The FDA released a batch of 54 draft product-specific guidances Thursday to help sponsors identify appropriate science-based methodologies and evidence for developing generic drugs. The batch includes 12 new draft guidances and six revised guidances for complex drug products, such as Gilead Sciences Inc.'s combination hepatitis C drug, Vosevi (sofosbuvir/velpatasvir/voxilaprevir). Fourteen of the drugs addressed in the guidances don't have generic competition. "With this new batch of guidance documents, we're not only providing recommendations for some new generic drugs, but the FDA is also modernizing some of its previously issued guidance to make sure they reflect the most efficient path for developing generics," FDA Commissioner Scott Gottlieb said. The guidances have a 60-day comment period.
Taking into account results from the latest tests on valsartan from Zhejiang Huahai Pharmaceutical Co., of Linhai, China, the EMA reiterated Thursday that the lifetime risk of cancer from valsartan drugs containing N nitrosodimethylamine (NDMA) is considered low. The agency estimated the risk to be one in 5,000 for an adult patient who had taken an affected valsartan drug at the highest dose (320 mg) every day from July 2012 through July 2018, when the alarm was first raised about the active pharmaceutical ingredient (API). The risk is lower for patients who took drugs with lower doses or for a shorter period. It also is lower for patients who took valsartan drugs containing API produced by Zhejiang Tianyu Pharmaceutical Co. Ltd., of Taizhou, China, which had smaller amounts of NDMA. Neither company is currently authorized to produce valsartan for the EU, and regulators are considering the findings from inspections at the companies' manufacturing sites. The EMA also is assessing the impact of a related substance, N nitrosodiethylamine (NDEA), which was detected in valsartan made by Zhejiang Huahai using its pre-2012 manufacturing process. NDEA and NDMA both belong to the class of nitrosamines and are classified as probable human carcinogens. The EMA said data on the levels of NDEA are limited.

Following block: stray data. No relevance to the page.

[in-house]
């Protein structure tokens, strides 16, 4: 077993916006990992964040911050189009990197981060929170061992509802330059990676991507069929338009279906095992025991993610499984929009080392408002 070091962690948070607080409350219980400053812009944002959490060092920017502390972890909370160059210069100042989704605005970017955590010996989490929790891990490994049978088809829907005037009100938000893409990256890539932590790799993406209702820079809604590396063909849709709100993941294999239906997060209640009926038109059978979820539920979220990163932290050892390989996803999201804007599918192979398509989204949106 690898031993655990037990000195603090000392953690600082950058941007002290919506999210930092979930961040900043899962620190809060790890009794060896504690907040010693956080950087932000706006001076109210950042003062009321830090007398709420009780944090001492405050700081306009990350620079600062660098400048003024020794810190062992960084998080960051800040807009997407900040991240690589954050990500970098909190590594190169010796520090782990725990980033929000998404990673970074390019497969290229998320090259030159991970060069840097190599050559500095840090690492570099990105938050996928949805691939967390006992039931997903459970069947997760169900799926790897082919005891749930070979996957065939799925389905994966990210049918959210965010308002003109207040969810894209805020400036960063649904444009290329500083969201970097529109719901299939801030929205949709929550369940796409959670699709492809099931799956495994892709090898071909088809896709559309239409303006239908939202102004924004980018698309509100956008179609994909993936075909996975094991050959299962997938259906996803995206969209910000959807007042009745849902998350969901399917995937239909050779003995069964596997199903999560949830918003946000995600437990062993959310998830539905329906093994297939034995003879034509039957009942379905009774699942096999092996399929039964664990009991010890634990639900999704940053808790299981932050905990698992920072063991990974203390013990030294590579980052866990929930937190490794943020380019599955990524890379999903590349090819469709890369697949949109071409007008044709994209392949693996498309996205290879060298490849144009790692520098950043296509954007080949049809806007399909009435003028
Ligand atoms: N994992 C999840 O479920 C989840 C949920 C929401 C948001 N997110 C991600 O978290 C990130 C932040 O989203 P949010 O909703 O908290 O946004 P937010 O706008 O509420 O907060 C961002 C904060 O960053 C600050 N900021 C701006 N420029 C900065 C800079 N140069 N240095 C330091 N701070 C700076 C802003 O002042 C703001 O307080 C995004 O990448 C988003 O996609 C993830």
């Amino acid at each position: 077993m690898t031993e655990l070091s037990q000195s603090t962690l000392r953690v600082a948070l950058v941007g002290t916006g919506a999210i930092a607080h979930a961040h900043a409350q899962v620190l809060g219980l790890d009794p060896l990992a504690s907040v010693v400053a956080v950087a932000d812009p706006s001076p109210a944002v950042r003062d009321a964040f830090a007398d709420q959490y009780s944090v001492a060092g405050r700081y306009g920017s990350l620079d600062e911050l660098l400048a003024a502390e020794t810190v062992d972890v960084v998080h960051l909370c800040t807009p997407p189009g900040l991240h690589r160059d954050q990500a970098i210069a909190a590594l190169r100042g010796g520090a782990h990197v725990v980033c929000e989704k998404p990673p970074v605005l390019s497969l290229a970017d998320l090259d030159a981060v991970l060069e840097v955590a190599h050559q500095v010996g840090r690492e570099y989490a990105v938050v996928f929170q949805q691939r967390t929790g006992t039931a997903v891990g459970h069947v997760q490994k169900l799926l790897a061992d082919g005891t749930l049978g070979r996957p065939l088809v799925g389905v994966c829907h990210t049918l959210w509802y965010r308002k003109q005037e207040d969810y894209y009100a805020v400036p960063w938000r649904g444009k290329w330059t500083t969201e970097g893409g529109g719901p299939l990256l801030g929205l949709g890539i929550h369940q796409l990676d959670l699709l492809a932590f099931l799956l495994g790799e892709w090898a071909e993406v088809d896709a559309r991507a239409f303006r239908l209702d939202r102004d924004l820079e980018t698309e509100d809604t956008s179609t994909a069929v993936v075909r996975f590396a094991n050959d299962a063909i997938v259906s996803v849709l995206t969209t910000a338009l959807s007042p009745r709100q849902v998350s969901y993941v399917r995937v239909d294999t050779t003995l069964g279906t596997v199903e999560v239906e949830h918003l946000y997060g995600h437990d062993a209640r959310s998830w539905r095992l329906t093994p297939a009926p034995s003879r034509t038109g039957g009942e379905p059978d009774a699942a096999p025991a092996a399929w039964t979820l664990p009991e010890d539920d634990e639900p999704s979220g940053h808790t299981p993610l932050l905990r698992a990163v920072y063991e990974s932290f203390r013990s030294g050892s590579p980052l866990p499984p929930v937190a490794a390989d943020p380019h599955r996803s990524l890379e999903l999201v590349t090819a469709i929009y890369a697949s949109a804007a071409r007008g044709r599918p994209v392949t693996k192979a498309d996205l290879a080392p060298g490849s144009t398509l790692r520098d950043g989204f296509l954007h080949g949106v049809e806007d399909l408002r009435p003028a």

In its ongoing efforts to familiarize doctors and patients with biosimilars, the EMA Thursday unveiled an animated video for patients that explains key facts about biosimilars and how the agency ensures that they are as safe and effective as the reference biologics. The video is available in Dutch, English, French, German, Italian, Polish, Portuguese and Spanish. The EMA also released new translations Thursday of its biosimilar guide for health care professionals. The guide, first published last year in English, provides comprehensive and easily understandable information on the science and the regulation underpinning biosimilars, according to the EMA.